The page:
State Adoption Laws

The Child Welfare League of America and other child welfare authorities agree that "the birth family constitutes the preferred means of providing family life for children" (CWLA Standards of Excellence for Adoption Services, 2000). Sadly, state legislatures have responded to demands by the adoption industry and those who desire children but cannot or choose not to have them naturally by enacting laws which "appear to value an increase in infant adoptions over the goal of encouraging careful deliberation” according to Prof. Elizabeth Samuels of the University of Baltimore Law School. 

The result is that many children are lost to adoption who would thrive in their birth families. The United States has an adoption rate far higher than the United Kingdom, the Netherlands, Australia, and other western countries which put the interests of children first and do not allow adoption to be run as a business. 

First Mother Forum has ranked state laws from ugly to good based on the whether the laws include safeguards which serve to protect vulnerable mothers from exploitation.

SAFEGUARDS
  •  Counseling to let mothers know they’re important to their children and inform them of resources which would enable them to nurture their children;
  •  Consultation with an attorney to inform mothers of their right to change their minds, time frames for signing and withdrawing consent, enforceability of open adoption agreements, and the obligation, if any, to reimburse prospective adoptive parents for services if mothers decide to keep their babies;
  • Sufficient time after birth before mothers may sign consents;
  • Require all surrender papers be signed before a judge; this assures mothers have left the hospital and are informed of their rights; and
  • A certain and reasonable period of time during which mothers can withdraw consent and have their babies returned.
THE UGLY
These state laws foster a market which serves the best interests of prospective adoptive parents and allows adoption practitioners to make a fistful of dollars at the expense of vulnerable women. Washington has probably the worst law in the country. It allows mothers to sign consents any time before birth and gives mothers 48 hours after birth to inform the agency if they have changed minds. If they so notify the agency, they must send a letter to the agency postmarked within 48 hours revoking their consent. No exceptions for mothers who have Cesarean-sections, postpartum depression, or other disabilities. 

Hawaii allows mothers to sign consents any time after the sixth month of pregnancy. However, they must sign a written affirmation of their desire to relinquish after the birth.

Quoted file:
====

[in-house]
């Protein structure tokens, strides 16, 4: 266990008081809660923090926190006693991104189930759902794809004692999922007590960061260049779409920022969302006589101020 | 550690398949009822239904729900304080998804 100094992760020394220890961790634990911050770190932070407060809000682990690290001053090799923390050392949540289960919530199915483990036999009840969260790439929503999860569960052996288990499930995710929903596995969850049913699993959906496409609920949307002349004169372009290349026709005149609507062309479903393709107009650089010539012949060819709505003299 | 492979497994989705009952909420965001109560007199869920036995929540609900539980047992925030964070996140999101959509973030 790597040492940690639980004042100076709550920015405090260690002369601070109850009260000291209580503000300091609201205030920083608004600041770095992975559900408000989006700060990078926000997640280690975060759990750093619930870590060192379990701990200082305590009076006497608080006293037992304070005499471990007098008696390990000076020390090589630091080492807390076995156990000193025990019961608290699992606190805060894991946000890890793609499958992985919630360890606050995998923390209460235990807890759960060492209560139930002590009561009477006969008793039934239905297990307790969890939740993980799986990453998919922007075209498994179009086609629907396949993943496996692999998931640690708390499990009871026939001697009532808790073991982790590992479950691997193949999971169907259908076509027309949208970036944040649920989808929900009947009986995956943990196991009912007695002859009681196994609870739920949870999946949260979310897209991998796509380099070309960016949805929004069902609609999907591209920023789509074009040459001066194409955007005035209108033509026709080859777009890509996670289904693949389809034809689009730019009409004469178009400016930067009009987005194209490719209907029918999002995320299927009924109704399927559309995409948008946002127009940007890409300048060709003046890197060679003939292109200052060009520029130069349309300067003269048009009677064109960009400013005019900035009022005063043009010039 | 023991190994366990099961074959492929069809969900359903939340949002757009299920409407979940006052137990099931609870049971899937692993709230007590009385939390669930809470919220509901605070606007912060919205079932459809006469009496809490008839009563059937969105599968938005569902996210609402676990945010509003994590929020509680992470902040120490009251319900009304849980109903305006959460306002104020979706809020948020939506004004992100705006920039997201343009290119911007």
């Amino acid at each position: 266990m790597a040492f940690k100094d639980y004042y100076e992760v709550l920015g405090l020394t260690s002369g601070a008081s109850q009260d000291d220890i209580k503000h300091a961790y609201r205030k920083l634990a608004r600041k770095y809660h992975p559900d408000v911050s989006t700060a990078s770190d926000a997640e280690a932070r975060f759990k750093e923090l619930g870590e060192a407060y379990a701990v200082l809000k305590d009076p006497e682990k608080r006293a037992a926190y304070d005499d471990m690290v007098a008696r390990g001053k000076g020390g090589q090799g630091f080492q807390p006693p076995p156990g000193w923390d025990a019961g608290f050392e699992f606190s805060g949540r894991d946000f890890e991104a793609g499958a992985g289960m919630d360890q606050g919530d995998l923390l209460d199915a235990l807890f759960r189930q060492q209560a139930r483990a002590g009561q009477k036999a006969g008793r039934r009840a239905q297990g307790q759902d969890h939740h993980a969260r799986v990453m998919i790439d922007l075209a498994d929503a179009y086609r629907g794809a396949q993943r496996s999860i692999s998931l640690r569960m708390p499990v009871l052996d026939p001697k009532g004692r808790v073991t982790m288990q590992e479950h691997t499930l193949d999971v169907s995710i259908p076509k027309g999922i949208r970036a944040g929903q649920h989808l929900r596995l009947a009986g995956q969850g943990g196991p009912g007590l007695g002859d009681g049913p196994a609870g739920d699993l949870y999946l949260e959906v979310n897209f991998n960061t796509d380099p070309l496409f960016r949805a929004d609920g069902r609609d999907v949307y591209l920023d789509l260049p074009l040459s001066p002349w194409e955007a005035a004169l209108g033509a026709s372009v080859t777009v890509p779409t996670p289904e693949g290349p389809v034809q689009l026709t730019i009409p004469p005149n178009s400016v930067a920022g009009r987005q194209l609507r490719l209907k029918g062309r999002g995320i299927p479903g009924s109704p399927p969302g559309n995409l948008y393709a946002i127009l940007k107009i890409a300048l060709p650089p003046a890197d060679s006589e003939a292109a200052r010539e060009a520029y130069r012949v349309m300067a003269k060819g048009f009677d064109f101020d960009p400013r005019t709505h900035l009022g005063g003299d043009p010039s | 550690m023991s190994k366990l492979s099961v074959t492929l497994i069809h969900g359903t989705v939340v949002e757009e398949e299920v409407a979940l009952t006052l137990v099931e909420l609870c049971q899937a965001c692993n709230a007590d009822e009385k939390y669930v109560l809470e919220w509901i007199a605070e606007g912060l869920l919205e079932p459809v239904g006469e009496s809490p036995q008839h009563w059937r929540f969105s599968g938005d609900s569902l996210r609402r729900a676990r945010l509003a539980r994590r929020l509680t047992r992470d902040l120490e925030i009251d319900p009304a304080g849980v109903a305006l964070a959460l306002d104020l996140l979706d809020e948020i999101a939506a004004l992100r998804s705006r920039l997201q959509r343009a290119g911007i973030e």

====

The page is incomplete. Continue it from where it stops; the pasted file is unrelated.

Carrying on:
Alabama allows mothers to sign at any time but gives them five days after birth or five days after they sign, whichever is later, to revoke their consent.

Other left coast states--Oregon and California and deep red South Carolina and Wyoming--require no counseling or legal consultation or waiting period before birth before mothers may sign consents. Mothers may still be suffering the effects of child birth and feel obligated to the prospective adoptive parents who may have attended the birth, even cutting the cord. In Oregon, South Carolina, and Wyoming consents are revocable only upon proof of fraud or duress, nearly impossible to prove. In California, consents are irrevocable.

Colorado requires mothers to receive counseling from a county social services department or an adoption agency. Again, consents are irrevocable only upon proof of fraud or duress.

Kansas gives mothers 12 hours after birth before they may sign an irrevocable consent. Utah is a notch above Kansas, giving mothers 24 hours to think it over.

Delaware allows mothers to sign consents immediately after birth, but gives them 60 days to petition the court to revoke it. Sounds good, but there’s a catch: the judge does not automatically allow mothers to revoke their consent. Rather, the adoption agency, or child welfare agency, gives the judge a report on whether the revocation would be "in the best interests of the child." In effect, the agencies which handled the adoption advise the judge whether the adoption should go forward. Since agency fees depend on adoption, you can see how that stipulation, no matter how practiced, is tilted away from the natural mother.

Indiana and North Dakota allow mothers to sign immediately after delivery, but allow them to revoke consent within 30 days of signing in Indiana, and before the adoption decree is issued in North Dakota, if revoking consent is in the "best interests of the child." Mothers rarely pass the "best interests" test because judges tend to look more favorably on affluent, married, prospective adoptive parents who are "the only parents the child has even known" than on single, often low income, women who were willing at one time to give their child away.

THE BAD